Maintaining your turntable requires a few things like cleaning, belt changing, and needle replacement.
In this article, I’ll focus more on the needle replacement aspect on the AT-LP60 turntable. At first glance, it seemed like a simple thing that didn’t require instructions.
It was a simple thing, but I broke two brand new needles because of my stubbornness I simply didn’t want to look for instructions. So in this how to Change needle on Audio Technica AT-LP60 guide, I’ll show you how to safely change the needle without breaking it or damaging the tonearm.
Audio Technica LP 60 of AT-LP60 is a belt-driven automatic turntable that plays any type of vinyl record you play on it.
The word ‘belt-drive’ means that the spinning platter rotates by means of a belt connected to two spindles. While automatic means that the tonearm automatically moves to land on the record once you hit that start button.
AT-LP60 is one of the simplest turntables around. It doesn’t have too many sophisticated functions as it focuses on one purpose only, playing music consistently well.
The turntable delivers as promised. It provides a sturdy build and s high-quality audio output that I couldn’t find with turntables that cost twice as much.
Audio Technica’s production was discontinued in 2009 when its older sibling, the LP120, came into existence. However, many people still use the LP60 and are more than happy with it.
However, much like any turntable, you’ll need to change the needle or the stylus from time to time. Audio Technica recommends doing that once every 400 hours, which is approximately once every 6 months.
The time frame could be more or less depending on how much you use your AT-LP60. Nevertheless, if you want a quick guide on how to change that needle, then you’re in the right place.
For convenience, I’ll use the standard ATN3600L needle, the manufacturer’s stylus.
To Change the Needle on the Audio Technica AT-LP60, follow these steps:
The first thing you’ll notice upon purchasing and unboxing the new needle is that it’s covered with a plastic cover.
You’ll have to remove that cover eventually to expose the needle, but for now, I recommend keeping it there to keep the needle safe as you insert it.
The next step is to support the tonearm in place. You should do this to avoid damaging or snapping your tonearm, as changing the needle will apply some considerable pressure to it.
Use your non-dominant hand to hold the tonearm tightly in its designated space.
The box-shaped needle housing should have two small ledges on each side toward the bottom. With your dominant hand, push downward and outward until the needle comes out of place.
At this point, have a look at the needle and its insertion notch within the tonearm. You’ll notice the small inclined release that required that downward and outward movement. You’ll need to reverse that movement when placing the new needle.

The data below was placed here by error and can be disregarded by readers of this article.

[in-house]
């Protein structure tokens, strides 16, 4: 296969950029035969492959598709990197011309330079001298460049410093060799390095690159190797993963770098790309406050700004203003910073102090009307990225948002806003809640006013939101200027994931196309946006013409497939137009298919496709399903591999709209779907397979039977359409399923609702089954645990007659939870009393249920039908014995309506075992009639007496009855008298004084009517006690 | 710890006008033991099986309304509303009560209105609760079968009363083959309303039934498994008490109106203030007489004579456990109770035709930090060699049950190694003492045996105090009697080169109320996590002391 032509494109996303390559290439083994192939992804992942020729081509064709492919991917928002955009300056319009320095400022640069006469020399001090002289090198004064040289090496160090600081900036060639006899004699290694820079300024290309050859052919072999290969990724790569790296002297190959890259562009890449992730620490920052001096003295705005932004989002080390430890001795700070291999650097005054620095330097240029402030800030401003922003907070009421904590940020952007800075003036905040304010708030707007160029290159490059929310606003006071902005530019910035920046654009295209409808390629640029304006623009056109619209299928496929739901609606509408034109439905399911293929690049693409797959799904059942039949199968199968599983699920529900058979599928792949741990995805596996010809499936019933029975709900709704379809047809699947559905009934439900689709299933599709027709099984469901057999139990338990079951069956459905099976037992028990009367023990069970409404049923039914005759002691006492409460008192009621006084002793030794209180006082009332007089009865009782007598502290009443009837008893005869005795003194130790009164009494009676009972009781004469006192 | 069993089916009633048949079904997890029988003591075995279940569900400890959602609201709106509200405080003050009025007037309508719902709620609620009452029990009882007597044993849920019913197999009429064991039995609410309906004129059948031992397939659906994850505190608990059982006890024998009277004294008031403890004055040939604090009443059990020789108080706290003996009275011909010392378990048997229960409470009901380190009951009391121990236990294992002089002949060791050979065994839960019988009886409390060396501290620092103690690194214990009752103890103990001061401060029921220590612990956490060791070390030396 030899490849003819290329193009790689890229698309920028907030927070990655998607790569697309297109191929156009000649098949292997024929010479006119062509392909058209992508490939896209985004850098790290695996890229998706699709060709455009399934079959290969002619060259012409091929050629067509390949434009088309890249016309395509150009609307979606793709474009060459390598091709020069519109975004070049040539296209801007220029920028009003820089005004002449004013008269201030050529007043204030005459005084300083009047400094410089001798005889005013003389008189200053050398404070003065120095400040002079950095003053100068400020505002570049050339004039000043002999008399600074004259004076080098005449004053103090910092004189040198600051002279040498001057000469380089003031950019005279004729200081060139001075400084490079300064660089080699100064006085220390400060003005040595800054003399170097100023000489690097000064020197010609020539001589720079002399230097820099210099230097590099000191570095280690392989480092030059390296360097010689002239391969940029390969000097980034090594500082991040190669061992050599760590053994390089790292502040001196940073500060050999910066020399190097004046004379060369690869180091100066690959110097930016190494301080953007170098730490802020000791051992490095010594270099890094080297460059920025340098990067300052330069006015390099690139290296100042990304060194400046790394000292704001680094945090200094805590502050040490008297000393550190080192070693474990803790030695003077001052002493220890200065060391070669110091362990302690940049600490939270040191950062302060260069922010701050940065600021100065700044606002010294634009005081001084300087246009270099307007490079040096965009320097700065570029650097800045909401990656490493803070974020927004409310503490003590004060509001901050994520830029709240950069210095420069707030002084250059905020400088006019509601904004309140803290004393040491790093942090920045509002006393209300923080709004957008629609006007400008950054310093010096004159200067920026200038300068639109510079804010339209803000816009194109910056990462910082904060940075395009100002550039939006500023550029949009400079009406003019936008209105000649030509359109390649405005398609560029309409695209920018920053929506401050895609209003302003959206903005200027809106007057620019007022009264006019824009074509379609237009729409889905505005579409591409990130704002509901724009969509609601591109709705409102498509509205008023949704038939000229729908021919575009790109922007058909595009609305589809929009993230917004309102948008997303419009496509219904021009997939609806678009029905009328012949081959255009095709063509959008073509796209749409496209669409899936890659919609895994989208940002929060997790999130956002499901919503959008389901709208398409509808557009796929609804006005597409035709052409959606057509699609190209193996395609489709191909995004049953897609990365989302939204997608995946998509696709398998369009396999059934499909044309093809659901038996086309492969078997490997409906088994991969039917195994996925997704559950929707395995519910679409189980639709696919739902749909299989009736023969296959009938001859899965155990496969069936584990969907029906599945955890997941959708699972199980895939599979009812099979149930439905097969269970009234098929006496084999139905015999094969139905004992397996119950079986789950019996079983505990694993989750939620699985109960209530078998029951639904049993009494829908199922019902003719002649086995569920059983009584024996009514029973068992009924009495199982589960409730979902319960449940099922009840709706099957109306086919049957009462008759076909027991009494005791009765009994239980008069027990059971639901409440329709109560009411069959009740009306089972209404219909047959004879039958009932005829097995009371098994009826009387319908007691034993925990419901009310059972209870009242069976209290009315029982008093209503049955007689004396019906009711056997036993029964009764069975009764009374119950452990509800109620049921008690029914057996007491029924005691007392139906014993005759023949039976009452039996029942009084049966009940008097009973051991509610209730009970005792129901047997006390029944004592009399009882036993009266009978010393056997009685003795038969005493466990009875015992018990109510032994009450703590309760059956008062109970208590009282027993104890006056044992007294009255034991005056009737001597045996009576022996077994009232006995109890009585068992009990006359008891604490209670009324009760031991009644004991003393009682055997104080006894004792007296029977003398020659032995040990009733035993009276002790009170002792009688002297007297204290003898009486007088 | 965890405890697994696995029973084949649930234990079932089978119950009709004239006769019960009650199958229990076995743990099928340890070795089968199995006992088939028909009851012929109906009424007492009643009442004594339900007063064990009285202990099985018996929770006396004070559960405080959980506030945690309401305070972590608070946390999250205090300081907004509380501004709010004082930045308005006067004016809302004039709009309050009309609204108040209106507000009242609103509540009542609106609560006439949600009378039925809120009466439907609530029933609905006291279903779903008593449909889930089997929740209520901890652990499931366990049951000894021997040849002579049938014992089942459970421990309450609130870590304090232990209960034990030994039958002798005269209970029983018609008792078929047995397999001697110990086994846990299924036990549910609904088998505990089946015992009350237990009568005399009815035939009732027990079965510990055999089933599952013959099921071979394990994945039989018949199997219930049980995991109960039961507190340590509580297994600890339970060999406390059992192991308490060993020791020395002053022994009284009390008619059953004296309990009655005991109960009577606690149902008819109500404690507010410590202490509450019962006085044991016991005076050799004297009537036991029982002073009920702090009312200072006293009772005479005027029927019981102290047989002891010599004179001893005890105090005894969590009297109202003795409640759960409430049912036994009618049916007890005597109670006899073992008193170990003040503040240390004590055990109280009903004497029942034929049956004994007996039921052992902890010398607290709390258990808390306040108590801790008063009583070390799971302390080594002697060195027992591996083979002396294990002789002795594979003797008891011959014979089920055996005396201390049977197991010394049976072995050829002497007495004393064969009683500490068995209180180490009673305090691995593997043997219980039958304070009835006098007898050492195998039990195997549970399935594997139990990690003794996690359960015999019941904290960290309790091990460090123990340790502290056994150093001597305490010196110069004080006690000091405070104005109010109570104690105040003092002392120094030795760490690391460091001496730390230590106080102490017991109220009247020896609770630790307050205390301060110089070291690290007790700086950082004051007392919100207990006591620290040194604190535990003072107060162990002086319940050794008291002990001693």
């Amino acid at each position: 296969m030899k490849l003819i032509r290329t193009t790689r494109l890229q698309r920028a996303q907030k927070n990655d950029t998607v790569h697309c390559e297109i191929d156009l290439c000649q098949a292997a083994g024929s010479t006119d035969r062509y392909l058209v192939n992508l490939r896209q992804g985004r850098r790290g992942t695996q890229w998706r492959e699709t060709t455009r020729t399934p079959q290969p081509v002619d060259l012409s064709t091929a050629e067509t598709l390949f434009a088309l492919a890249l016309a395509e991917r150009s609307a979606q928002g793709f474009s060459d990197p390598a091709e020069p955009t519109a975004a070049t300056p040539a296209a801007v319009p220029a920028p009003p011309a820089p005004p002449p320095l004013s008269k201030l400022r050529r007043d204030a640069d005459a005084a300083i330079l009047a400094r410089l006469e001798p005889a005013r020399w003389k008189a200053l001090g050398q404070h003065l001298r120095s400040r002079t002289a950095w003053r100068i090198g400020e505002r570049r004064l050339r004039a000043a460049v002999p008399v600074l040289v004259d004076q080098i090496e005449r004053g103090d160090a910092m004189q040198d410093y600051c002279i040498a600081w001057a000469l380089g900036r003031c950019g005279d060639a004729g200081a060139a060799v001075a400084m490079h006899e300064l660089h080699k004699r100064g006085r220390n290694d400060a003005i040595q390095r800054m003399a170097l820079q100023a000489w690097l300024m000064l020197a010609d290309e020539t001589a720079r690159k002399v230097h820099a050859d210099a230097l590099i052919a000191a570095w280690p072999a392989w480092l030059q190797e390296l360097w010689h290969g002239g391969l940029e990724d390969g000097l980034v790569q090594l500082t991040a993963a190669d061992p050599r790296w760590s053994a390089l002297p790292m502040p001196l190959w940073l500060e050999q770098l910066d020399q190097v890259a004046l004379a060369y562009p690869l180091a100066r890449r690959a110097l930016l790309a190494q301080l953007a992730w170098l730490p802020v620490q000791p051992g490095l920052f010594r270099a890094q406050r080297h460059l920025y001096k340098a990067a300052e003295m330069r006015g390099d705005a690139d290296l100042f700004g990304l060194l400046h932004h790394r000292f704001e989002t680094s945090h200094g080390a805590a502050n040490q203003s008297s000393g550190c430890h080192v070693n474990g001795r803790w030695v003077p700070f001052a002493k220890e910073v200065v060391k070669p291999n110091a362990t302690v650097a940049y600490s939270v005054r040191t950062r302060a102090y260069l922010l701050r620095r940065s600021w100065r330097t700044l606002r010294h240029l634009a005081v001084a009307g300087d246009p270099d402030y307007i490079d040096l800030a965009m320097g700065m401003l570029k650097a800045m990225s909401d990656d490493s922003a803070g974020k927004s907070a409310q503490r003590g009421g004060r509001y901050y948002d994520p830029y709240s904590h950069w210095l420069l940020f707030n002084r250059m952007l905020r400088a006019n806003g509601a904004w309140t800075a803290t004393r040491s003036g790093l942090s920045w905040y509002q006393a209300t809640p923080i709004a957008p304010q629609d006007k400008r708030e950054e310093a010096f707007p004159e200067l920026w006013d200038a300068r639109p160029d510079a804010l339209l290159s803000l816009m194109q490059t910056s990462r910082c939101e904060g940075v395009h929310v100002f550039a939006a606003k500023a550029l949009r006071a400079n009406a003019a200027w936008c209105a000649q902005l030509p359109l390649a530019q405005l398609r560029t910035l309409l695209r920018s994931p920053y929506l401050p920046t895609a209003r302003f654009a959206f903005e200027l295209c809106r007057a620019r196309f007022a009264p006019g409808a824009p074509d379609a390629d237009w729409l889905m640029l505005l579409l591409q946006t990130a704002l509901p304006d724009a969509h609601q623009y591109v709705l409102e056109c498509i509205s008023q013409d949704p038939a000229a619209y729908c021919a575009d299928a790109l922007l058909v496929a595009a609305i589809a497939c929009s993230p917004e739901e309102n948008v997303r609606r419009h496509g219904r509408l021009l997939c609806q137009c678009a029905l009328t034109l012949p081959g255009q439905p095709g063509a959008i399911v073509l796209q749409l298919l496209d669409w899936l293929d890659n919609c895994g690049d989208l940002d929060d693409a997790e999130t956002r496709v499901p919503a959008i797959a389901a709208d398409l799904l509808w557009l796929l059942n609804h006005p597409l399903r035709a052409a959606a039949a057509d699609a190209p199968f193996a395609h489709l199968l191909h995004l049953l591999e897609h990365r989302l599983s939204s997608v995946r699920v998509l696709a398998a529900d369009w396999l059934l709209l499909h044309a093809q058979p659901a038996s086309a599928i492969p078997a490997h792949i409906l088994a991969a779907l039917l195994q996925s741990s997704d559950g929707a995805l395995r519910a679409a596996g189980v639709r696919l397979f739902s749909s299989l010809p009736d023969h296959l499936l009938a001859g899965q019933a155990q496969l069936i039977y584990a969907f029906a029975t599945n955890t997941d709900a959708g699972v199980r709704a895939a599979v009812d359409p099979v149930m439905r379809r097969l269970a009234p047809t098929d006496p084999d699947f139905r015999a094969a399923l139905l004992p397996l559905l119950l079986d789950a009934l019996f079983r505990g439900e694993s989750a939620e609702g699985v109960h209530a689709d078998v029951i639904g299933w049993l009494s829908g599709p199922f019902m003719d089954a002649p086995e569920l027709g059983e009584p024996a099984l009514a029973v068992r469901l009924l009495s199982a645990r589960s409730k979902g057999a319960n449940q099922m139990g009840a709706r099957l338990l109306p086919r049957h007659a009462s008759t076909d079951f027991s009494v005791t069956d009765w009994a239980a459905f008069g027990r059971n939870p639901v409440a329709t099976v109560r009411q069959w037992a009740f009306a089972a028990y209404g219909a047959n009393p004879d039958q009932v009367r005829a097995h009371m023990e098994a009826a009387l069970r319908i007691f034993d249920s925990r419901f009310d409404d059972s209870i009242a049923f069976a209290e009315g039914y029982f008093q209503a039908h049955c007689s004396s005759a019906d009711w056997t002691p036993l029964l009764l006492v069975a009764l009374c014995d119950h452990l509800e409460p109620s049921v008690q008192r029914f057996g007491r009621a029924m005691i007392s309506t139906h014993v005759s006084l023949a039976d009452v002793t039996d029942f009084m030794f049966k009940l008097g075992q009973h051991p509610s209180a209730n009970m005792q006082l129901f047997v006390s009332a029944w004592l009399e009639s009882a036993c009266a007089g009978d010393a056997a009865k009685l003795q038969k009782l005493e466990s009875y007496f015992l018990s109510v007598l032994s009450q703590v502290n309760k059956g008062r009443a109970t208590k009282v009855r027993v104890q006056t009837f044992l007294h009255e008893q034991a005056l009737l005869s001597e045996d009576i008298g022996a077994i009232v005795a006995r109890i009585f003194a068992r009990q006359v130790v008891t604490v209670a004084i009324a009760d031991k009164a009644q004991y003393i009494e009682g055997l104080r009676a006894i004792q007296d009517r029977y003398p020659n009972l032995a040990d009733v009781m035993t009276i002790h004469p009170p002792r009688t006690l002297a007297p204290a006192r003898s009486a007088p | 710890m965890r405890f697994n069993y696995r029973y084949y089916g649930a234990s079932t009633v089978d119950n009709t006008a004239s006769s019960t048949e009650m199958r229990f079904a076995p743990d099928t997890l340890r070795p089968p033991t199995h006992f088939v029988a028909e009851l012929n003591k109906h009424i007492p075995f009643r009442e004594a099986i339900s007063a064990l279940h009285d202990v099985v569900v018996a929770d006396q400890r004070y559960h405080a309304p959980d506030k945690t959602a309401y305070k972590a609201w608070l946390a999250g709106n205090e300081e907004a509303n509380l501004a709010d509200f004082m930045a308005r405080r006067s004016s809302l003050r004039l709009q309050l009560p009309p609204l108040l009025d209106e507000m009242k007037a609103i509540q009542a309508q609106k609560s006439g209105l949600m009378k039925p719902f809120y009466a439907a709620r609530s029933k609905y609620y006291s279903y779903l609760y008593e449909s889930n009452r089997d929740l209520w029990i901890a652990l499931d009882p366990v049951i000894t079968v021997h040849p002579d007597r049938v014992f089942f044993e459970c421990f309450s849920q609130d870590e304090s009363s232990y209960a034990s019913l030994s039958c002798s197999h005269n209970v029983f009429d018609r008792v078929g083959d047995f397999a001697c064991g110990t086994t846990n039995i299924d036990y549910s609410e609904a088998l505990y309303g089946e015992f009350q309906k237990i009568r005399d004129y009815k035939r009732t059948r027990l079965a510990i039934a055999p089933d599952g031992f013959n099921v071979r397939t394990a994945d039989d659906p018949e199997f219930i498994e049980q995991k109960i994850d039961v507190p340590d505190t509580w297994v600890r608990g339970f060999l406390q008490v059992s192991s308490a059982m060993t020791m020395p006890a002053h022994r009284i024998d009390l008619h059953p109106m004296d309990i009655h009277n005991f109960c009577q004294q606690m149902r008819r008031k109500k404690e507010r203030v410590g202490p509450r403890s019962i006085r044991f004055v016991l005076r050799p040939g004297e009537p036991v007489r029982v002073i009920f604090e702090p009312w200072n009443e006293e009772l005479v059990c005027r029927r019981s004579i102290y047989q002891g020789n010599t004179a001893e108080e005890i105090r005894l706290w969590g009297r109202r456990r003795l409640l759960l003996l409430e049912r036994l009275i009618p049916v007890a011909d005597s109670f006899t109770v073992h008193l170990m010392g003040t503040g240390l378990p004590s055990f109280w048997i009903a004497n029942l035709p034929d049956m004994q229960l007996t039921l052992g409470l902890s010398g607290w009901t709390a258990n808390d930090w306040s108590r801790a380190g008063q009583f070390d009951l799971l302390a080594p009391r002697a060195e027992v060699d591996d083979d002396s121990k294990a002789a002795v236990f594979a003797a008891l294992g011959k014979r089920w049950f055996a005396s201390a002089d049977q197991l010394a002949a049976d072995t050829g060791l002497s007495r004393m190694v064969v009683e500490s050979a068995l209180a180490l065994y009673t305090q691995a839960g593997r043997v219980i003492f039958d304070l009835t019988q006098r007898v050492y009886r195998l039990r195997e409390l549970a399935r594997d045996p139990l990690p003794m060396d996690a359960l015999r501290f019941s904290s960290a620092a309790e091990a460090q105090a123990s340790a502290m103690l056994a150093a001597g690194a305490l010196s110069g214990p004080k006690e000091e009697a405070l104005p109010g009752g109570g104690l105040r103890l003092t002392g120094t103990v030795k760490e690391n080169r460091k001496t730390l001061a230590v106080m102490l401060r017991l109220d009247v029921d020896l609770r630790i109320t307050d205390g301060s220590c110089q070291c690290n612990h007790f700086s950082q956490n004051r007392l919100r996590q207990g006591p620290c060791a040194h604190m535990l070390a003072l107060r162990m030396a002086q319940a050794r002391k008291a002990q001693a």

Hold the new needle with your dominant hand and tilt its front-facing side down a little. Then, insert it in an upward and backward movement.
You should hear a snap that indicates that the needle has fallen into the right place. Next, give the needle a little nudge to ensure it’s secure in place, and remove both of your hands.
If you’re to use the Audio Technica right now, remove that plastic cover and start jamming immediately. To do that, simply grab it in a horizontal direction away from the needle.
If you won’t use the turntable now, I recommend keeping the plastic cover in place. A little extra dust protection until usage never harms anyone.
Watch this video to quickly recap the whole process and bridge the gap between imagination and reality.
You’ve installed that new needle, and things are back to normal. However, you should know that reaching those advertised 400 hours doesn’t come without caring for your needle.
Here’s how to take care of the needle and get the most out of those 400 hours:
Users also read: How To Replace Needle On Crosley Record Player?
A clean needle isn’t only essential for high sound quality but also for getting that longevity of the needle’s lifespan.
Many tutorials out there ask you to use sophisticated equipment and cleaners. While they’re not wrong, I prefer simplicity.
All you need to do is get a clean, soft sponge. Then, place the sponge under the needle and dip the needle inside it a few times.
If you haven’t cleaned your needle for a while, you’d be surprised how much dirt would cover the sponge.
A clean needle isn’t the only longevity step. You’ll also need to clean each vinyl you use before playing it. That way, you’ll keep both the record and the needle from scratching each other.
To clean your records, you’ll need a dry carbon fiber brush with soft bristles.
Just land the brush on the vinyl as it spins and slowly move the brush toward the center. Don’t apply too much pressure to avoid damaging the rotation mechanism.
Must read: How Do Vinyl Records Play Music?
Landing the tonearm on the rubber or metal platter is a common mistake among turntable users. This is especially common with automatic tonearms.
When you press the play button, the tonearm will land on the vinyl (or where it is supposed to be), whether it’s there or not.
Most turntable users have ruined a perfectly fine needle by accidentally letting it grind against the metal platter.
If you do catch your needle running on the platter, I recommend not using it for your records anymore. Not only will you lose sound quality, but you’ll damage the vinyl.